Burntisland and Slavery

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    At the time of writing (October 2020, which is also Black History Month), many communities in Scotland are examining their consciences and their records to see if any of their past residents were involved in the slave trade in any way - either as slave traders or slave owners, or in related activities. Here in Burntisland, it was always a well known fact that one of the town's most prominent residents, Robert Kirke, had made his money from the slave plantations which he owned in the Dutch colony of Surinam (now Suriname) on the north east coast of South America.
However, Robert Kirke was not the only person with Burntisland connections to be involved. We have been able to identify those listed below (in alphabetical order). Some owned slaves, others were themselves slaves, and one was a slave who, albeit unintentionally, became a slave owner.

     The three women listed below (Harriet Balfour, Petronella Hendrick and Classina MacDonald) were all included in the New Biographical Dictionary of Scottish Women, published by Edinburgh University Press in 2018.

ALVES, John (1780-1825)

   

     John Alves was born in Burntisland in 1780 (as recorded above in the Parish Church register). His father was a carpenter and later an Excise Officer. After receiving his legal training, John Alves moved to Kingston, Jamaica, where he enjoyed a successful career as an attorney and as Master in Ordinary in the Court of Chancery (the officer responsible for giving effect to the court's decisions). He also owned slaves. From the UCL database: "In 1829, James Fotheringham registered 4 enslaved people in Kingston as trustee to the estate of John Alves deceased; John himself had previously registered 24 enslaved people in Kingston as owner but 20 of these had, by 1829, been returned to Francis Eliott as they had previously been transferred to John Alves as security for a debt. Peter McKie and James Fotheringham registered 112 enslaved people on Salt Pond Hut in St Catherine in 1832 as executors of John Alves deceased." John Alves died at Kingston, Jamaica, in December 1825.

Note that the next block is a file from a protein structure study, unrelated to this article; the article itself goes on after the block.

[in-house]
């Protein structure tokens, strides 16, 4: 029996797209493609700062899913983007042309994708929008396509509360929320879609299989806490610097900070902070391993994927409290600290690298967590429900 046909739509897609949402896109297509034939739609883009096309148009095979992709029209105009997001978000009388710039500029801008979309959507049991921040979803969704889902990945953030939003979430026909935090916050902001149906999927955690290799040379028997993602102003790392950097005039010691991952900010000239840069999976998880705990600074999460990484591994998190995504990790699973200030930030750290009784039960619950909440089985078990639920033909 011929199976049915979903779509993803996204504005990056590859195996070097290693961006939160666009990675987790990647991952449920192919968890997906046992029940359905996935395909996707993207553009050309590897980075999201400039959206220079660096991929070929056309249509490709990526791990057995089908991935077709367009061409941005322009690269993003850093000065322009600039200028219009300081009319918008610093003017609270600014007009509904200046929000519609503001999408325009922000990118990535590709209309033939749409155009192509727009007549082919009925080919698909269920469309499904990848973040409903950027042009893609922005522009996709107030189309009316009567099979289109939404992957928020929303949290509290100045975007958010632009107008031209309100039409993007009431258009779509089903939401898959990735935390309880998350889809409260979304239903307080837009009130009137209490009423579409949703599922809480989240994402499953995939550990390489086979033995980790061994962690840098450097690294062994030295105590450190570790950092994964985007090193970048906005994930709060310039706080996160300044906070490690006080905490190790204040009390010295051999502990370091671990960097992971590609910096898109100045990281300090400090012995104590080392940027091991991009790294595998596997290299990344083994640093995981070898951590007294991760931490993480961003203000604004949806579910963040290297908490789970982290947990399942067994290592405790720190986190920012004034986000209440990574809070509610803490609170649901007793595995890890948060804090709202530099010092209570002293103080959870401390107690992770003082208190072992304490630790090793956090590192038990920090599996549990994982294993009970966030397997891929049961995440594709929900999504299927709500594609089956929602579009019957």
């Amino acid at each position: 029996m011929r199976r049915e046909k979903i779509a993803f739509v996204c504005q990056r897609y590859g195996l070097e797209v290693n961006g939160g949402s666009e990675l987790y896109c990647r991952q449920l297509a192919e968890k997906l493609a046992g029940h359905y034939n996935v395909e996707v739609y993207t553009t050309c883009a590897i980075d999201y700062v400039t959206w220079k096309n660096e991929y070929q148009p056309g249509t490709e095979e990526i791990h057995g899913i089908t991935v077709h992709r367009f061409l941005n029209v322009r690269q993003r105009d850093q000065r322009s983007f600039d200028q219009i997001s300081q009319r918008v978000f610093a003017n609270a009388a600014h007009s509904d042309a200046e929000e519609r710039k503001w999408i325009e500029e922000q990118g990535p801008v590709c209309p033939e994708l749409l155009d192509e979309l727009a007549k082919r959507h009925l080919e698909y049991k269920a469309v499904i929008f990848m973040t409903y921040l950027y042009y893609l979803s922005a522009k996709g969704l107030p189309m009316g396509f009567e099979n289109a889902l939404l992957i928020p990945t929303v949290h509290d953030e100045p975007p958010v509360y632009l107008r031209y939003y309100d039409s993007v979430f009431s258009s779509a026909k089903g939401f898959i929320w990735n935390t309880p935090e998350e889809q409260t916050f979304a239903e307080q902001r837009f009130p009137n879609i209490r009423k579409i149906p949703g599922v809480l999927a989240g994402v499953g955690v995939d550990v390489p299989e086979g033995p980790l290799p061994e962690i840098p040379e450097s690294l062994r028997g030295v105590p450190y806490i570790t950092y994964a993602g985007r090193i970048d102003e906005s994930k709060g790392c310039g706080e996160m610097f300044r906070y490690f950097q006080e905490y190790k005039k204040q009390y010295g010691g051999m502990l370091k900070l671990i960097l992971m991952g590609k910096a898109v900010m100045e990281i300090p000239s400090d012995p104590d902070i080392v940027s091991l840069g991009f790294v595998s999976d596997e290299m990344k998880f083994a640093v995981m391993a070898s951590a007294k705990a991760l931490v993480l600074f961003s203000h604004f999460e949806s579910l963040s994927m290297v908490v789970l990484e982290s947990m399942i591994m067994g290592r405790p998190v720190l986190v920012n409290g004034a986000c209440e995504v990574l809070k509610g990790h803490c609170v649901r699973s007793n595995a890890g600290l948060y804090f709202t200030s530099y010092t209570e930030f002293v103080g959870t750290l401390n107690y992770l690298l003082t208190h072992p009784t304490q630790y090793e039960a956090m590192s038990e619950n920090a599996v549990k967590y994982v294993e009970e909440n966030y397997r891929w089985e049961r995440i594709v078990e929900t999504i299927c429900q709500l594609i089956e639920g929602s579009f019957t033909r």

BALFOUR, Harriet (c1818-1858)
    
Harriet Balfour was the daughter of James Balfour and one of his slaves; and she was also the sister-in-law, as well as full cousin, of Robert Kirke. She is not as well known as some of the other people listed here, but her story is a fascinating one. Lilian Neede of Paramaribo, Suriname, is writing a biography of Harriet, and it will be added to this website in due course. In the meantime, there is some information about her on the Robert Kirke page on this website.

BALFOUR, James (1777-1841)
    See Robert Kirke page. Balfour was the uncle of Robert Kirke, and Kirke inherited the major share of Balfour's Suriname plantations on Balfour's death in 1841.

CAMPBELL, Murdoch; Caesar
    Murdoch Campbell was a landed proprietor from the Isle of Skye. Around 1765 he bought Burntisland Castle and renamed it Rossend Castle. It remained in his family's possession for many years. In November 1772 he inserted an advertisement (pictured right) in the Edinburgh Evening Courant. Transcript: